August 27, 2020

Upper and Lower Claim Limitations Leave Patent Owner Feeling Down

The Topps Company, Inc. sued Koko’s Confectionery & Novelty for infringement of U.S. Patent No. 6,660,316 and for trade dress infringement.

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The Topp’s Company’s Juicy Drop Pop (top) and Koko’s Confectionery & Novelty’s Squeezy Squirt Pop (below)

The claims of Topp’s ‘316 patent required upper and lower chambers:

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On summary judgment, however, the district court found that while Koko’s Squeezy Squirt Pop had two chambers, they were not upper and lower chambers nor were they equivalent to upper and lower chambers.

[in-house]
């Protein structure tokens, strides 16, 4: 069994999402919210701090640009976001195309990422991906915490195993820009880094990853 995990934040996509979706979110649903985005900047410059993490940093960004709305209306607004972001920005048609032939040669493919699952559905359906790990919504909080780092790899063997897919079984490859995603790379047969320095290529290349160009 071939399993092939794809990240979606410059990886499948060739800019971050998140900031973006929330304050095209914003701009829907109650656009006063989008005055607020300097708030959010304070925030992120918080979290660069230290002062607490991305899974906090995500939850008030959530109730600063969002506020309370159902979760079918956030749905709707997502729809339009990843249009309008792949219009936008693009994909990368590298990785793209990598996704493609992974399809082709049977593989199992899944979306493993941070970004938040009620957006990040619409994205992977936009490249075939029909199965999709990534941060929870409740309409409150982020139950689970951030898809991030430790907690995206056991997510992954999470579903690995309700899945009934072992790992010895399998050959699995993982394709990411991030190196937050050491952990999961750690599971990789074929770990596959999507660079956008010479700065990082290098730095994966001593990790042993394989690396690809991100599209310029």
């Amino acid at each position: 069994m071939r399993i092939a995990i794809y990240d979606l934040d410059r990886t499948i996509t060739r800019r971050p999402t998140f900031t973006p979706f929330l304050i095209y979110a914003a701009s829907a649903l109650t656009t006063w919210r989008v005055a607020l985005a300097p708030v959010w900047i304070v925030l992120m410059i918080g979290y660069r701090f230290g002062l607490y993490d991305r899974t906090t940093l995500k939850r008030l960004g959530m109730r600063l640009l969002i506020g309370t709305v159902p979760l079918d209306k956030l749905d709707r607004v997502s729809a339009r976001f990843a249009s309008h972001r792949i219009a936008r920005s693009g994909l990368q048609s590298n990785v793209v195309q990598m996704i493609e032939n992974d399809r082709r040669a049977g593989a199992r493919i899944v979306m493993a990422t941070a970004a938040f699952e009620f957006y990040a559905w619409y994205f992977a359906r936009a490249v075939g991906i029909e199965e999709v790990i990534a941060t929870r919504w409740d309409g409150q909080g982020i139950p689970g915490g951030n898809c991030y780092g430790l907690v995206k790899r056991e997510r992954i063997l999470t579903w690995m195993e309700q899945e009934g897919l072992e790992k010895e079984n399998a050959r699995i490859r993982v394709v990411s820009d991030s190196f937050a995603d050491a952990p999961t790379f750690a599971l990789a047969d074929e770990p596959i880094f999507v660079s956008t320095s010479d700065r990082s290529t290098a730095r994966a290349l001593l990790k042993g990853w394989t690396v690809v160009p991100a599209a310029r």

Directional references in patent claims such as upper and lower, left and right, top and bottom, etc., can cause problems that are best avoided altogether unless the directions are important. While Topps may still prevail on appeal, the wording of the patent claims has complicated their enforcement efforts.